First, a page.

Bob Glauber has been Newsday's national football columnist since 1992. He was Newsday's football writer covering the Jets
CORTLAND, N.Y. - By all outward appearances, starting with the single-digit numbers on their uniforms, this appears to be a highly awkward arrangement. Geno Smith wears the No. 7 that Michael Vick has worn since high school, while Vick, the longtime starter in Atlanta and Philadelphia, and now Smith's understudy, looks out of place wearing No. 1.
But the two men already have developed a close relationship in their short time together, a seemingly counterintuitive arrangement, given that both men covet the job that only one will earn. It is more than likely that the 23-year-old Smith will beat out the 34-year-old Vick, but both are more than willing to help one another. That's especially true for the elder statesman of a quarterback group that also includes Matt Simms and rookie Tajh Boyd.
"Mike is a guy who's ready to teach, willing to give his knowledge," Smith said yesterday after the Jets' first training camp practice. "Every moment we're here, I'm looking up to this guy. He's been in the league for 11 years. I can only hope to be an 11-year veteran in this league. Mike's a guy who's willing to help, and it speaks volumes about his character."
This is clearly Smith's job to lose, as evidenced by the fact that he will get close to 75 percent of the practice reps with the first-team offense. Vick, who signed a one-year, $4-million contract in March, is the more complete quarterback at this point in his career. But he has come to understand, albeit somewhat grudgingly, that it will take an injury or a prolonged stretch of inefficiency from Smith for him to take over the offense.
Vick clearly prefers to play, yet is also keenly aware of the need to keep a harmonious relationship among the quarterbacks, lest the situation be poisoned by controversy. Vick doesn't like being the backup, nor does he want to be. And while he still considers himself an elite quarterback, he has come to accept, if not completely embrace, his role as a backup.
This is how you do it. This is how you earn the trust of your coaches and your teammates, how you set the stage for the time -- if the time comes -- when you do have to take over. You conduct yourself like a good teammate should, and you share what you know, even if it means it might not benefit you and might ultimately be to your detriment if it makes Smith better.
It's what the good ones do as they get older. It is what Vick did last year in Philadelphia when Nick Foles took over after Vick got hurt and played so well that the veteran couldn't get his job back.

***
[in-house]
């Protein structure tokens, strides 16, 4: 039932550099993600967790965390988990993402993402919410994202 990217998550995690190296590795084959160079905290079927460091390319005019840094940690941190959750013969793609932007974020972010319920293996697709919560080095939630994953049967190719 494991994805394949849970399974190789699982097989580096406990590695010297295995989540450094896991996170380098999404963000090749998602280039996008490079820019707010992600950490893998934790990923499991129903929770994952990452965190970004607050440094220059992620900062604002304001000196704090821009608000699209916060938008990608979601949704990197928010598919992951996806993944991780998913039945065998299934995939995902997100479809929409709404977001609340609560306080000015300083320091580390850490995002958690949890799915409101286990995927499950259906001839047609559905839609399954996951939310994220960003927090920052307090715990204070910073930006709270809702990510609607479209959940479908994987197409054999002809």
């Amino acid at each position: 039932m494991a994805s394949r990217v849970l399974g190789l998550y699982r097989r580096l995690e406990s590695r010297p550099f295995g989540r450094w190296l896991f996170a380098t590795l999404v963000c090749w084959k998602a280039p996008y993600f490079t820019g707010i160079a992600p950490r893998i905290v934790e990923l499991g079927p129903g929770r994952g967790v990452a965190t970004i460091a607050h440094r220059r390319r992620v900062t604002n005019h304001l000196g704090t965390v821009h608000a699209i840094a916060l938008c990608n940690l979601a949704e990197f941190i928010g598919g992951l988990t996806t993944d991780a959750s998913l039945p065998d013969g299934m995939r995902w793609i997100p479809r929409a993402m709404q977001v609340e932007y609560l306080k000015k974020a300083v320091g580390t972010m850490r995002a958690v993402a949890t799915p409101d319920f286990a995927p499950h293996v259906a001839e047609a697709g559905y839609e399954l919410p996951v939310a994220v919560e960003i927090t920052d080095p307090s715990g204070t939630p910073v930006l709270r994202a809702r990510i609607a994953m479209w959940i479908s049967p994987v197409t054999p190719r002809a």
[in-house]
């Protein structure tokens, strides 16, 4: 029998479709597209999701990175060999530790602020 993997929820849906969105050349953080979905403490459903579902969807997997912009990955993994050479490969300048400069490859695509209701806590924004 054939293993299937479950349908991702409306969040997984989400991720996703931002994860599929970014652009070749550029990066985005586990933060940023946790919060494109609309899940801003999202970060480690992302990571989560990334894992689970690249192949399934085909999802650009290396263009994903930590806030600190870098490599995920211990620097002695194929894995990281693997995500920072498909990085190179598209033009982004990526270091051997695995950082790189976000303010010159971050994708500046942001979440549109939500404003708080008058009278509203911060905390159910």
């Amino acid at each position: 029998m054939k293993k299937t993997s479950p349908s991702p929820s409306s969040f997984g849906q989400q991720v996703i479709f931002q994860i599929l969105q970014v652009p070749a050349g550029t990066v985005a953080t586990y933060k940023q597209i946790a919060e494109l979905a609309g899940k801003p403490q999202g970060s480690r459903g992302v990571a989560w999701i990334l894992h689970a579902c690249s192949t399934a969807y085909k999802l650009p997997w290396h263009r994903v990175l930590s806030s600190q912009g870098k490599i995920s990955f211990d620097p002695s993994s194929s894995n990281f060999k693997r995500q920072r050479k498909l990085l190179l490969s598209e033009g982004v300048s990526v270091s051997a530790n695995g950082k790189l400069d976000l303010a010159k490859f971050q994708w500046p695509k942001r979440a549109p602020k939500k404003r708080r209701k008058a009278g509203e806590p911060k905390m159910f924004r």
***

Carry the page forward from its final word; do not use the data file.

"The example I set for all the quarterbacks is very important," Vick said. "I think it's very important that Geno does things, whatever it takes, to be successful. I've been there before. We're together. We spend a lot of time together. I try to offer as much advice as I can, trying to help him, support him for what he's got to face."
The best advice Vick can offer to Smith: Enjoy the sport at its core.
"I've always said it's a great game. It's fun to play in this league and the most important thing I want him to do is go out and have fun," Vick said. "That's what you've got to do. If you don't, it takes away from the game."
By all appearances in the offseason, and certainly on Day 1 of camp, Smith appears to be a much more comfortable quarterback, even with the knowledge that Vick is behind him. He is more definitive in the huddle. He's got a much better grasp of Marty Mornhinweg's complex West Coast system. And his teammates are noticing a more mature, more confident quarterback.
"I think Geno looked better than I've ever seen him," wide receiver David Nelson said. "Just the small stuff. He's making audibles at the line of scrimmage which even Week 13, 14 [last season] he wasn't doing. And I see that when he's in the huddle. I see that whenever he's calling plays. I see the way he has ownership and command over the offense."
Vick sees it, too, but rather than be threatened by it because it diminishes his chances to play, he embraces it in his younger teammate. The more Vick helps Smith, the better Smith gets, the more likely it is that Vick stays on the bench. But that's how a healthy quarterback room is supposed to operate.
If Vick does get his chance to play, it has to be for legitimate reasons, not because he sabotaged the relationship with the player ahead of him.